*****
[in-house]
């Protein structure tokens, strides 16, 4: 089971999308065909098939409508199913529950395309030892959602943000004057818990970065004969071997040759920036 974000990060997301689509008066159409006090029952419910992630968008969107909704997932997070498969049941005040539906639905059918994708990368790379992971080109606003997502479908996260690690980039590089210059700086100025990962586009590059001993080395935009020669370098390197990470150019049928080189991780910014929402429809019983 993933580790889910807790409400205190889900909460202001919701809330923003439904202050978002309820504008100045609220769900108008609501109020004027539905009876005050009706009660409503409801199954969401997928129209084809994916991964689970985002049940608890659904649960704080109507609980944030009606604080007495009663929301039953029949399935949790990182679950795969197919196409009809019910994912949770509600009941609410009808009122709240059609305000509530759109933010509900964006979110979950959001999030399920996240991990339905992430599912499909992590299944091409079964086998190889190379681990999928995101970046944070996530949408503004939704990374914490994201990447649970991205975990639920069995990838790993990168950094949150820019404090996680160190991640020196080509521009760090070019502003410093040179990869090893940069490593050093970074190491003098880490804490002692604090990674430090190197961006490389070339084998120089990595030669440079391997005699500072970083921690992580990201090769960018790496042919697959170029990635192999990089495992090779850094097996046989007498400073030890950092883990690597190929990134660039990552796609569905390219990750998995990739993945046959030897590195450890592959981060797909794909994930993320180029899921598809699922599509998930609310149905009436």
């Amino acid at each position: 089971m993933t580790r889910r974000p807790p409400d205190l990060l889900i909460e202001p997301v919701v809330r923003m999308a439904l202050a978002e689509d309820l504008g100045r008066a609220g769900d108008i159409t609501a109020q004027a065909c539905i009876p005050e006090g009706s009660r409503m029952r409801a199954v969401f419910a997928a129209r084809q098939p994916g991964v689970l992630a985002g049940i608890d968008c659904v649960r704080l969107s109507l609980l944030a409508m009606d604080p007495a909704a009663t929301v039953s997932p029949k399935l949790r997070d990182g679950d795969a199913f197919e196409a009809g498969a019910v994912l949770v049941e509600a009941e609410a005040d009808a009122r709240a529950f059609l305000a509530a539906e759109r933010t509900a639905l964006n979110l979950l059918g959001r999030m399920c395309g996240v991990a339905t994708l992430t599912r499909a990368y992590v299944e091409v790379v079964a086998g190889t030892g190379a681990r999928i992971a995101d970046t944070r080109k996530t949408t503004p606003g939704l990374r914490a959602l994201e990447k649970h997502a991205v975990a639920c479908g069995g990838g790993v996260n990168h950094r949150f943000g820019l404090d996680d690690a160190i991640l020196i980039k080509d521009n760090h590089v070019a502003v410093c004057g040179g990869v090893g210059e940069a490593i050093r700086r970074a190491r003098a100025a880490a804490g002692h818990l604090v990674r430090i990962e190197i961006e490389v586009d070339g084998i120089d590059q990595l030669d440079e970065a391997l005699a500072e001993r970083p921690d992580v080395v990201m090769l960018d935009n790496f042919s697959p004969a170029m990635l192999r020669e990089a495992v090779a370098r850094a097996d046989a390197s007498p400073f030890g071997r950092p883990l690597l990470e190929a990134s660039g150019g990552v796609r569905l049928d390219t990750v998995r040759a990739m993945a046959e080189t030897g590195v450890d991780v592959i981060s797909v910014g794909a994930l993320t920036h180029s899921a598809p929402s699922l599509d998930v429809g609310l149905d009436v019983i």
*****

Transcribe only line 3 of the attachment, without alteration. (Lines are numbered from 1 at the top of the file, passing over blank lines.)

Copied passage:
């Amino acid at each position: 089971m993933t580790r889910r974000p807790p409400d205190l990060l889900i909460e202001p997301v919701v809330r923003m999308a439904l202050a978002e689509d309820l504008g100045r008066a609220g769900d108008i159409t609501a109020q004027a065909c539905i009876p005050e006090g009706s009660r409503m029952r409801a199954v969401f419910a997928a129209r084809q098939p994916g991964v689970l992630a985002g049940i608890d968008c659904v649960r704080l969107s109507l609980l944030a409508m009606d604080p007495a909704a009663t929301v039953s997932p029949k399935l949790r997070d990182g679950d795969a199913f197919e196409a009809g498969a019910v994912l949770v049941e509600a009941e609410a005040d009808a009122r709240a529950f059609l305000a509530a539906e759109r933010t509900a639905l964006n979110l979950l059918g959001r999030m399920c395309g996240v991990a339905t994708l992430t599912r499909a990368y992590v299944e091409v790379v079964a086998g190889t030892g190379a681990r999928i992971a995101d970046t944070r080109k996530t949408t503004p606003g939704l990374r914490a959602l994201e990447k649970h997502a991205v975990a639920c479908g069995g990838g790993v996260n990168h950094r949150f943000g820019l404090d996680d690690a160190i991640l020196i980039k080509d521009n760090h590089v070019a502003v410093c004057g040179g990869v090893g210059e940069a490593i050093r700086r970074a190491r003098a100025a880490a804490g002692h818990l604090v990674r430090i990962e190197i961006e490389v586009d070339g084998i120089d590059q990595l030669d440079e970065a391997l005699a500072e001993r970083p921690d992580v080395v990201m090769l960018d935009n790496f042919s697959p004969a170029m990635l192999r020669e990089a495992v090779a370098r850094a097996d046989a390197s007498p400073f030890g071997r950092p883990l690597l990470e190929a990134s660039g150019g990552v796609r569905l049928d390219t990750v998995r040759a990739m993945a046959e080189t030897g590195v450890d991780v592959i981060s797909v910014g794909a994930l993320t920036h180029s899921a598809p929402s699922l599509d998930v429809g609310l149905d009436v019983i």